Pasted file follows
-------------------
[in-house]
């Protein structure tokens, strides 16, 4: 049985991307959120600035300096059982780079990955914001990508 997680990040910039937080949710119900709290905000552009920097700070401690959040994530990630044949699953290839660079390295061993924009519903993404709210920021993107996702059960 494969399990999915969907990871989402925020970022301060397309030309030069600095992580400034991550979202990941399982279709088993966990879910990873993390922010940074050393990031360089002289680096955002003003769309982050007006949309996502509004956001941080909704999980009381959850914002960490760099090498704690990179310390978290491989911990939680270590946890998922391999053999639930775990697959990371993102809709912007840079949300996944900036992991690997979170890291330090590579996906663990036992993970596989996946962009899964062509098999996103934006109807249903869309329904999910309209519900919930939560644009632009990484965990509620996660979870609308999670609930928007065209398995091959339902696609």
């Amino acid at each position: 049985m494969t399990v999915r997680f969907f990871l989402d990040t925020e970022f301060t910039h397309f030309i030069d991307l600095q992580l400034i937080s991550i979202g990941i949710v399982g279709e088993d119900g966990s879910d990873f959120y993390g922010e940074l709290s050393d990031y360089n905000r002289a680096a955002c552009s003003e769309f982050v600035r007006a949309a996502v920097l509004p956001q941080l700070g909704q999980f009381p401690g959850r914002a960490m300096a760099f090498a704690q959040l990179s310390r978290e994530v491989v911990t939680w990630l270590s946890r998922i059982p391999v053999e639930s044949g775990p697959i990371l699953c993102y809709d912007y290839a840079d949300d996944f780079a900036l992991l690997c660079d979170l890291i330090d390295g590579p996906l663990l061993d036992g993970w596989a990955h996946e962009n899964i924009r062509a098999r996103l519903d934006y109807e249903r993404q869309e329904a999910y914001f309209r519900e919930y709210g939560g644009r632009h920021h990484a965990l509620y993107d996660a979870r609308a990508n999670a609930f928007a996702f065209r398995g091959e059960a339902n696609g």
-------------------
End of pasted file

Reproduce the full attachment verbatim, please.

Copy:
[in-house]
């Protein structure tokens, strides 16, 4: 049985991307959120600035300096059982780079990955914001990508 997680990040910039937080949710119900709290905000552009920097700070401690959040994530990630044949699953290839660079390295061993924009519903993404709210920021993107996702059960 494969399990999915969907990871989402925020970022301060397309030309030069600095992580400034991550979202990941399982279709088993966990879910990873993390922010940074050393990031360089002289680096955002003003769309982050007006949309996502509004956001941080909704999980009381959850914002960490760099090498704690990179310390978290491989911990939680270590946890998922391999053999639930775990697959990371993102809709912007840079949300996944900036992991690997979170890291330090590579996906663990036992993970596989996946962009899964062509098999996103934006109807249903869309329904999910309209519900919930939560644009632009990484965990509620996660979870609308999670609930928007065209398995091959339902696609």
């Amino acid at each position: 049985m494969t399990v999915r997680f969907f990871l989402d990040t925020e970022f301060t910039h397309f030309i030069d991307l600095q992580l400034i937080s991550i979202g990941i949710v399982g279709e088993d119900g966990s879910d990873f959120y993390g922010e940074l709290s050393d990031y360089n905000r002289a680096a955002c552009s003003e769309f982050v600035r007006a949309a996502v920097l509004p956001q941080l700070g909704q999980f009381p401690g959850r914002a960490m300096a760099f090498a704690q959040l990179s310390r978290e994530v491989v911990t939680w990630l270590s946890r998922i059982p391999v053999e639930s044949g775990p697959i990371l699953c993102y809709d912007y290839a840079d949300d996944f780079a900036l992991l690997c660079d979170l890291i330090d390295g590579p996906l663990l061993d036992g993970w596989a990955h996946e962009n899964i924009r062509a098999r996103l519903d934006y109807e249903r993404q869309e329904a999910y914001f309209r519900e919930y709210g939560g644009r632009h920021h990484a965990l509620y993107d996660a979870r609308a990508n999670a609930f928007a996702f065209r398995g091959e059960a339902n696609g």